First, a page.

How To Make A Healing Salve From Backyard “Weeds”

Before I was interested in natural ways of healing, I had no problem reaching for the common OTC cough syrups, ointments, and multi-syllabic pills available at my local big box store. However, as I learned more about the side effects of synthetic additives, petroleum-based ointments, and hormone-disrupting chemicals, I started wondering about the safety and efficacy of these treatments.

over the counter drug store aisle
The typical place where I would buy my OTC medicine. Clean Wal-Mart / Flickr (Creative Commons)

My attention turned to natural, plant-based healing, and I was delighted to find that some very basic remedies were able to safely and effectively treat my day-to-day ailments with no side effects (and a far lower price tag).

Now that I’m living on a 12-acre homestead in the Ozarks, I have an even bigger opportunity to experiment with and learn about healing plants. With a hard-working husband (and a very active toddler) there are plenty of opportunities to try out basic herbal treatments on the constant array of bites and cuts they bring me.

trees in the ozarks
Living in the Ozarks gives us lots of opportunities to create home remedies! D.Taylor in Idaho / Flickr (Creative Commons)

I’ve been spending time researching and learning about safe, non-toxic plants that can be used to help my family heal from their common ailments without the need for synthetic chemicals.

yard weeds growing
Common yard weeds or an alternative to traditional medicine? Toshiyuki IMAI / Flickr (Creative Commons)

Take a look in your backyard and see if any of these helpful “weeds” are out there, just waiting for you to use them!

Common Healing “Weeds”

Plantain (Plantago major) (Plantago lanceolata)

Though Broadleaf Plantain and English Plantain share a name with the banana-like fruit, they’re not related. This persistent resident of sidewalk cracks, scrubby land, and front yards is humble in stature, but hugely useful.

plantain leaves in a field
Plantain leaves. Wren Everett / Insteading

It’s nutrient-dense leaves, seeds, and roots are all edible. They also boast a list of healing properties such as being styptic, hemostatic, drawing, and healing for many wounds. Typically, the leaves are used for creating a salve.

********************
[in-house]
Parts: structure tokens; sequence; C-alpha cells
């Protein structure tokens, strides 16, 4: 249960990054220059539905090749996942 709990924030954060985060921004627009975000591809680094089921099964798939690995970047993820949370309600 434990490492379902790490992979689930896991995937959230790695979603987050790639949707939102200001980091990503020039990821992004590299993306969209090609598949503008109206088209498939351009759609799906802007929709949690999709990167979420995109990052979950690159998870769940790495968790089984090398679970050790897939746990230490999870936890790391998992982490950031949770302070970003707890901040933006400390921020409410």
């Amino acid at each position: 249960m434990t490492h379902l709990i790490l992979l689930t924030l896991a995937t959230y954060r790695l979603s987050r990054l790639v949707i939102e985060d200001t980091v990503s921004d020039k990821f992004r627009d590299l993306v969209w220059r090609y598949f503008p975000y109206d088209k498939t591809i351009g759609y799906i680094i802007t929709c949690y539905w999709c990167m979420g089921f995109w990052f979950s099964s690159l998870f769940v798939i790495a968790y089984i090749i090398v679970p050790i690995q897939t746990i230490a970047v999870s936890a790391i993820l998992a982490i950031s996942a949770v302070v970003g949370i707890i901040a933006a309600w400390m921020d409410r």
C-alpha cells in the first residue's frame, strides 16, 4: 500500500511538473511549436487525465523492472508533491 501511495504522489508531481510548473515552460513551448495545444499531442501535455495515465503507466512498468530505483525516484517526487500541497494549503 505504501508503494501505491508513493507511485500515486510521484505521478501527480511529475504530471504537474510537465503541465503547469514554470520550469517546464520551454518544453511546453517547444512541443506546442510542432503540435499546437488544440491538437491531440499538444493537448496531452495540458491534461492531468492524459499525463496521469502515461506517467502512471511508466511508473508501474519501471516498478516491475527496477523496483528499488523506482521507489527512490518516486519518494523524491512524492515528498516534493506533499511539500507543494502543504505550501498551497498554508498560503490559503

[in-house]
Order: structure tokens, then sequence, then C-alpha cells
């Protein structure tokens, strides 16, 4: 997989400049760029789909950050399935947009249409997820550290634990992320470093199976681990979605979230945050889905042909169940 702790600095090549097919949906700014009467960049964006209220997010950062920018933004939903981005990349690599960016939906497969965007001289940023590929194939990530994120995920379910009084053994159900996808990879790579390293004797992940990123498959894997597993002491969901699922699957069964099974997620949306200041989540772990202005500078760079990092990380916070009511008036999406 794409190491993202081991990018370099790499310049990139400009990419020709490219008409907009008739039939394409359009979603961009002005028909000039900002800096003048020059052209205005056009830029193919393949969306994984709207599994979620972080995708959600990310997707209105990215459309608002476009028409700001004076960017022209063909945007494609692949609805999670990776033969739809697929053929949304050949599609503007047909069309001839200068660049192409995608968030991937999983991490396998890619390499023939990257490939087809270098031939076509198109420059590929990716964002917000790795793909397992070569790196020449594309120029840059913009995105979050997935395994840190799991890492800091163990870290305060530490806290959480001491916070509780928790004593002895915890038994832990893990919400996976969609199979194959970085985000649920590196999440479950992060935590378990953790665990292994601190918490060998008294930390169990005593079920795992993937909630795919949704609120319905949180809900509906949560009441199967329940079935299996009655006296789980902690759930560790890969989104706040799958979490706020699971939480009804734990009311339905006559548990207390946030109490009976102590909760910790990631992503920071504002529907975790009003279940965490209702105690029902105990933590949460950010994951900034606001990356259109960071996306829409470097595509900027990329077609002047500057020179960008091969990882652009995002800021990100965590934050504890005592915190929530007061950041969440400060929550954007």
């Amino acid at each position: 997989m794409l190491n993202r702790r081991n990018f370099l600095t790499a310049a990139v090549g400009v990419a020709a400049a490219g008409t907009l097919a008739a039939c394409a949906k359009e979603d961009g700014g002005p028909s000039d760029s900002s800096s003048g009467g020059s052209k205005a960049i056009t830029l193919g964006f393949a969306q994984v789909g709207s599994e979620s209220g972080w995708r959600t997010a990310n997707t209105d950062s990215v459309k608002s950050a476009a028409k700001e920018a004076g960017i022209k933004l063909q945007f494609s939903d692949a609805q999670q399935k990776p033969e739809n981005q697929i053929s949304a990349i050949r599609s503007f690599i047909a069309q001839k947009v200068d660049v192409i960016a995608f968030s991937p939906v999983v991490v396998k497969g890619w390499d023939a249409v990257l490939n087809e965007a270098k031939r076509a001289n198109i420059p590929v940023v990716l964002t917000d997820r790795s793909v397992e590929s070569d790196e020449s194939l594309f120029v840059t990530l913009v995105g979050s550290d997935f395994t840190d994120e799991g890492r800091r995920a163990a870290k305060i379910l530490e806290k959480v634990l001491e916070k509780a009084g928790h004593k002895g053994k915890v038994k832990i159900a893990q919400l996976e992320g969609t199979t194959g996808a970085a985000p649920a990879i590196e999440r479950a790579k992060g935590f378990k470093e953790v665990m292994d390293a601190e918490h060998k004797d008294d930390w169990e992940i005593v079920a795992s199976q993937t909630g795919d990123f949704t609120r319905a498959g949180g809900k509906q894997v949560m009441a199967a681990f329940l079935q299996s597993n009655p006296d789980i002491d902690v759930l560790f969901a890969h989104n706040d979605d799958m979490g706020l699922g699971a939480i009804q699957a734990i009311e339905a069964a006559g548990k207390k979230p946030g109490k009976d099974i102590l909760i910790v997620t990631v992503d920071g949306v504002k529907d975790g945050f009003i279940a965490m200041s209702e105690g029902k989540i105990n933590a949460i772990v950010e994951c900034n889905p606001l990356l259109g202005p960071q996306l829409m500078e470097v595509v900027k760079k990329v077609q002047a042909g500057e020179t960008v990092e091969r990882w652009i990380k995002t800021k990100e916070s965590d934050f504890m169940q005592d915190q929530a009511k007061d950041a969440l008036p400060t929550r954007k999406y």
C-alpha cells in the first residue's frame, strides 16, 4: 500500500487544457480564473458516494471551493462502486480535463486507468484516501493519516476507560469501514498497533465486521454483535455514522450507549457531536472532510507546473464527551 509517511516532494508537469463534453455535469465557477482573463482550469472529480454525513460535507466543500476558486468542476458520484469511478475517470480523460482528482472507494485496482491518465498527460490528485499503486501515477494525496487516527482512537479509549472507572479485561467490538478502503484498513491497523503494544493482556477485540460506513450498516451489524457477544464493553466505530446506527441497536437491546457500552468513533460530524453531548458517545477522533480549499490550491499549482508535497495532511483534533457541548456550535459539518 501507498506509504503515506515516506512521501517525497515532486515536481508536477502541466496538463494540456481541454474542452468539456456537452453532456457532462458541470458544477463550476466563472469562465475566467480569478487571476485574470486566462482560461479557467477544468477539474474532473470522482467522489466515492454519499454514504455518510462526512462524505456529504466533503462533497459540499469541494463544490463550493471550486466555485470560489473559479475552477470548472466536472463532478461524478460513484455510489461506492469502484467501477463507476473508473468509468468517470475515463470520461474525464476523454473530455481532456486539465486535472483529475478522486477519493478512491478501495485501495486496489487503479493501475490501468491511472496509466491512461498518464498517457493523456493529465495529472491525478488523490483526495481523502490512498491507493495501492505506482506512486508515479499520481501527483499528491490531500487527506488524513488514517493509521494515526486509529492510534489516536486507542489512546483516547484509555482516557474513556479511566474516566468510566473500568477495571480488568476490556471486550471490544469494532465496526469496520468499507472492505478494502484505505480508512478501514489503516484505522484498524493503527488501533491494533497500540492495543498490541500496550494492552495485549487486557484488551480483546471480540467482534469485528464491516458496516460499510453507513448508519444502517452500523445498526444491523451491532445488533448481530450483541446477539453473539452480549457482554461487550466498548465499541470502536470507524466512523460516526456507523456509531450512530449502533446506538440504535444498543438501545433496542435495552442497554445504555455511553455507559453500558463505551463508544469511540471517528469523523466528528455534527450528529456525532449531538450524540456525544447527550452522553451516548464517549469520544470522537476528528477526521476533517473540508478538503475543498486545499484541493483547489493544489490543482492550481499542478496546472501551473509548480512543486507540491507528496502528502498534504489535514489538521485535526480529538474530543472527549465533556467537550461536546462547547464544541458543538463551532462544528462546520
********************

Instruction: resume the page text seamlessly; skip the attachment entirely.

Red Clover (Trifolium pratense)

A favorite of bees, livestock, and intrepid herbalists, this beautiful, common bloom is easily found in pastures, fields, and waste areas. The cheery blooms are full of minerals and vitamins, and have a long history of being used for skin problems.

red clover weed in a field
An example of Red Clover. Wren Everett/ Insteading

Usually, you’ll want to collect the sweetly-delicious blooms. Do your best to only pick flowers that are bright pink or red–any that have turned brown have already lost their potency.

Self-Heal, Heal-All (Prunella vulgaris)

This promisingly named plant was a favorite of old-time herbalists, and also a common resident of waste places and fields.

self-heal weeds picked
Brightly colored Self-Heal that’s just ready to be used! Wren Everett / Insteading

A relative of the mint family, it is entirely edible. Now this plant is often sprayed as a lawn pest. When you harvest, focus on picking bright, purple blooms and full leaves.


Other commonly-growing vulnerary (wound-healing) plants that may be growing in your backyard or garden are Mullein (Verbascum thapsus), Calendula (Calendula officinalis), Comfrey (Symphytum officinale), or Yarrow (Achillea millefolium). Take some time to explore your land and see what you’ve been blessed with! There may be a veritable apothecary out there, right under your nose.

A great way to use these common medicinal plants is in a salve. For the salve pictured, I used a mixture of plantain, self-heal, and red clover. The following instructions creates a simple, organic salve that would probably fetch a hefty price on a health-food store shelf!

homemade healing salve surrounded by jars of picked backyard weeds